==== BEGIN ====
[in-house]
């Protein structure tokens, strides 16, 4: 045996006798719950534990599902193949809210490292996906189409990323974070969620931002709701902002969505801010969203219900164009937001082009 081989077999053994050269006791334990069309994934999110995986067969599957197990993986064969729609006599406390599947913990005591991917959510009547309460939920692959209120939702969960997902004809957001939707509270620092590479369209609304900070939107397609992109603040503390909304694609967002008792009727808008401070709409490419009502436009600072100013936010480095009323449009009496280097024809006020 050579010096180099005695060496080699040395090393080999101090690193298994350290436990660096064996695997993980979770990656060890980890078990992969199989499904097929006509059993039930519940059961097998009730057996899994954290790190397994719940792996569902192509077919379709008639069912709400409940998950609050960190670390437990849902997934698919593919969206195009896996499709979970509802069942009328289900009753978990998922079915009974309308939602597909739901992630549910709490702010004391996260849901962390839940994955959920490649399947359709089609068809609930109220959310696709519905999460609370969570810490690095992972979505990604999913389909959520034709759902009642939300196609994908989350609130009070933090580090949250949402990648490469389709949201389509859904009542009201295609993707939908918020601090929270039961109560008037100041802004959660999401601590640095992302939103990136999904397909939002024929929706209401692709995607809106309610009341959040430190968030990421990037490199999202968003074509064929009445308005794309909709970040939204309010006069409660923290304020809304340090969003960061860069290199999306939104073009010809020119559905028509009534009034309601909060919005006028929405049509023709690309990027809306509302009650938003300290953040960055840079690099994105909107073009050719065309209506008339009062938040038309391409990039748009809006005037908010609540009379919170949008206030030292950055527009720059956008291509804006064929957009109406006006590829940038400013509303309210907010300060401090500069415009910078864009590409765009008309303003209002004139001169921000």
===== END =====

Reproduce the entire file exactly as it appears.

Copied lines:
[in-house]
């Protein structure tokens, strides 16, 4: 045996006798719950534990599902193949809210490292996906189409990323974070969620931002709701902002969505801010969203219900164009937001082009 081989077999053994050269006791334990069309994934999110995986067969599957197990993986064969729609006599406390599947913990005591991917959510009547309460939920692959209120939702969960997902004809957001939707509270620092590479369209609304900070939107397609992109603040503390909304694609967002008792009727808008401070709409490419009502436009600072100013936010480095009323449009009496280097024809006020 050579010096180099005695060496080699040395090393080999101090690193298994350290436990660096064996695997993980979770990656060890980890078990992969199989499904097929006509059993039930519940059961097998009730057996899994954290790190397994719940792996569902192509077919379709008639069912709400409940998950609050960190670390437990849902997934698919593919969206195009896996499709979970509802069942009328289900009753978990998922079915009974309308939602597909739901992630549910709490702010004391996260849901962390839940994955959920490649399947359709089609068809609930109220959310696709519905999460609370969570810490690095992972979505990604999913389909959520034709759902009642939300196609994908989350609130009070933090580090949250949402990648490469389709949201389509859904009542009201295609993707939908918020601090929270039961109560008037100041802004959660999401601590640095992302939103990136999904397909939002024929929706209401692709995607809106309610009341959040430190968030990421990037490199999202968003074509064929009445308005794309909709970040939204309010006069409660923290304020809304340090969003960061860069290199999306939104073009010809020119559905028509009534009034309601909060919005006028929405049509023709690309990027809306509302009650938003300290953040960055840079690099994105909107073009050719065309209506008339009062938040038309391409990039748009809006005037908010609540009379919170949008206030030292950055527009720059956008291509804006064929957009109406006006590829940038400013509303309210907010300060401090500069415009910078864009590409765009008309303003209002004139001169921000």